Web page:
Amnesty: Facebook Risks Yielding to Turkish Censorship
Amnesty International has criticized Facebook for ultimately caving in to what the NGO considers a draconian set of amendments to Turkey’s internet laws.
The legislative changes establish “the legal procedure through which content published on the internet can be blocked by an administrative decision or court order, and through which internet service providers may be required to remove or render inaccessible certain content that is published on their websites or platforms,” according to the Library of Congress Law.
Amnesty warned this will further imperil human rights and freedom of expression in the Republic.
The amendments “significantly increase the reach of the government to police and censor content online, exacerbating risks to those who are already ruthlessly targeted by the authorities simply for expressing dissenting opinions,” Amnesty previously said.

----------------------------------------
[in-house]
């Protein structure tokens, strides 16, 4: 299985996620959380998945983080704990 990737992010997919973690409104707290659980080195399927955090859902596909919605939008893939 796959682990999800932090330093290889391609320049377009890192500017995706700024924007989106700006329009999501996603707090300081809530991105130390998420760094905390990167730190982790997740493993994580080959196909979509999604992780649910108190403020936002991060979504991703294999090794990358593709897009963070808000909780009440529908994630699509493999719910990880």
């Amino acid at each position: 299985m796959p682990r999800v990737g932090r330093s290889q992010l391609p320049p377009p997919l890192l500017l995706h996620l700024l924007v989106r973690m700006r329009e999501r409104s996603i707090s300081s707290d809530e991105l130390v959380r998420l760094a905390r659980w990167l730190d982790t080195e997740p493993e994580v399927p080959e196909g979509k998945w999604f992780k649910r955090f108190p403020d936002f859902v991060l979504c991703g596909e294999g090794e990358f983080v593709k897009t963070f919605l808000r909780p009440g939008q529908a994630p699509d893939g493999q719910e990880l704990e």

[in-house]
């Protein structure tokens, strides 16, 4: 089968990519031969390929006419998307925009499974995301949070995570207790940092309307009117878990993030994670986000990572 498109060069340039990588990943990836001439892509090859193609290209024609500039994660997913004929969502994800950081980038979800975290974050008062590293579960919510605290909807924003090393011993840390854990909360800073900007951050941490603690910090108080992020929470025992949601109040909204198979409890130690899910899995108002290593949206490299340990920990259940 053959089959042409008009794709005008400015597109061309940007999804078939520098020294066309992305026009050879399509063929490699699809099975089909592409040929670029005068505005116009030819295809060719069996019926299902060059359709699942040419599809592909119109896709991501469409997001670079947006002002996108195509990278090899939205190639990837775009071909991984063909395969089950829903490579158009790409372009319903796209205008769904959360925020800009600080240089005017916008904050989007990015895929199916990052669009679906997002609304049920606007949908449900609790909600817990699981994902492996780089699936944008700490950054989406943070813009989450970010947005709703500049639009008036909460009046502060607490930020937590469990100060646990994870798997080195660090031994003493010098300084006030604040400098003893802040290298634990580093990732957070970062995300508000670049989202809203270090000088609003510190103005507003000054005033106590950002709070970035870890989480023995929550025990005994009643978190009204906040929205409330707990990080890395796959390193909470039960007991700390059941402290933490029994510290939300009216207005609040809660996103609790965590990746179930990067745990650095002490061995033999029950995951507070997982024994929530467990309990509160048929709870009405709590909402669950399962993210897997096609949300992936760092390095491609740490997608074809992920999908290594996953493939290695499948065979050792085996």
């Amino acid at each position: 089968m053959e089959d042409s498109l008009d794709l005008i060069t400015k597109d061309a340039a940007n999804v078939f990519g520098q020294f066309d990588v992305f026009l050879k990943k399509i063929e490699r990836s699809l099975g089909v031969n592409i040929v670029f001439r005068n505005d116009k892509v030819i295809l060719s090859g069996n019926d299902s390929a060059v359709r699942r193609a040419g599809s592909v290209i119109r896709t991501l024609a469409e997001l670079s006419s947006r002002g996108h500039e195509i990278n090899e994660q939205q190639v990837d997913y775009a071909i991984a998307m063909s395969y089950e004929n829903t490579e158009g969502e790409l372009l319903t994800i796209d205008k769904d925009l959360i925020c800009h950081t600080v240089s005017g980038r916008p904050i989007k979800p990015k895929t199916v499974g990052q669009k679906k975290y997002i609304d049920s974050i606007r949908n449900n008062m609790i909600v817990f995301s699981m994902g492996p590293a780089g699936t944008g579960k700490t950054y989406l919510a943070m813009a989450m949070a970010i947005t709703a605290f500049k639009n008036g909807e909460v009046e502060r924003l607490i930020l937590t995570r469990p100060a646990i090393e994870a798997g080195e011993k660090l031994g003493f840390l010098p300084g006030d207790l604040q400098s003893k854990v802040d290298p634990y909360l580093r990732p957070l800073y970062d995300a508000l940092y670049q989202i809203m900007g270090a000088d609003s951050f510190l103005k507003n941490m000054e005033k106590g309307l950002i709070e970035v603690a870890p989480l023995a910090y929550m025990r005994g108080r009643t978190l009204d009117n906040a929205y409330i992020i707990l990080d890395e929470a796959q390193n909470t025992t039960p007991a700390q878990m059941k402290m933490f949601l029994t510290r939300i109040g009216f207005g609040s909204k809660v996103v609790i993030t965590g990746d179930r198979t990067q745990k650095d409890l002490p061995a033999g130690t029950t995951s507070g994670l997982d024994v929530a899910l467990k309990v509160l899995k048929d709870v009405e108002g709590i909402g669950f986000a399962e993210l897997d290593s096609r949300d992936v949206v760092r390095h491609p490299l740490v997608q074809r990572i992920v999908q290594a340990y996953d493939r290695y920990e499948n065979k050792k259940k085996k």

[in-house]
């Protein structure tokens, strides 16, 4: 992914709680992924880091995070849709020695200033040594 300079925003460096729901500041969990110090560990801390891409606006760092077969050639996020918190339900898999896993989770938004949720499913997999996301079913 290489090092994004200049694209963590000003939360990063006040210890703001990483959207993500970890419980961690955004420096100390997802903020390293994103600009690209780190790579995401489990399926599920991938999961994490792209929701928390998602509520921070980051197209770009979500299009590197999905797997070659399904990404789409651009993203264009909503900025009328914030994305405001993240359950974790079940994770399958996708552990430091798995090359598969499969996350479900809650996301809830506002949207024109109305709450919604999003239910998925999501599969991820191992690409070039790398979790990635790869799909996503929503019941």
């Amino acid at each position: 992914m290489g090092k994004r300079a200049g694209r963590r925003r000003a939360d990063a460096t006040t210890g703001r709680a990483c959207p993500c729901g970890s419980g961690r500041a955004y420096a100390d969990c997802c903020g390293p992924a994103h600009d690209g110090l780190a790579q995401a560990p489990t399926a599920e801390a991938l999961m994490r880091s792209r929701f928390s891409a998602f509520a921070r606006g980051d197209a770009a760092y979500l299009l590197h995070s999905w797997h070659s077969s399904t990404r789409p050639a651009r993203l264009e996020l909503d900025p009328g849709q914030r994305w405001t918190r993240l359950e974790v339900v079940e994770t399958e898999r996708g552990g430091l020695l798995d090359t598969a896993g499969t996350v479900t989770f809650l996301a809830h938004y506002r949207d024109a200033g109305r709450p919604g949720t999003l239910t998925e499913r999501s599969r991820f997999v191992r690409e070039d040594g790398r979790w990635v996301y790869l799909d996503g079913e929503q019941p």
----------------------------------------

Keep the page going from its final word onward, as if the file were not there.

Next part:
Turkish officials will now be able to directly influence content on the platform, removing posts and opinions it deems offensive rather than simply blocking access to the platform as a whole, as it had in the past.
In its statement, Facebook acknowledged that their decision prompted fears of censorship and human rights abuses, and reiterated their commitment to maintaining free expression on their platform.
“This decision does not change Facebook’s Community Standards, nor the global process for reviewing government requests, and we will withdraw the representative if we face pressure on either,” the social media giant said.
Facebook also said that it will continue to report details of the content they restrict, in line with the company’s existing transparency processes.
As more and more of Turkey’s traditional media has come under control of President Recep Tayyip Erdogan’s government, social media has remained one of the last bastions for independent journalists to publicise their work. However, many have been jailed in recent years for nothing more than a Tweet or Facebook post.
In 2020, Turkey was surpassed only by China in the number of jailed journalists, according to a December report by the Committee to Protect Journalists.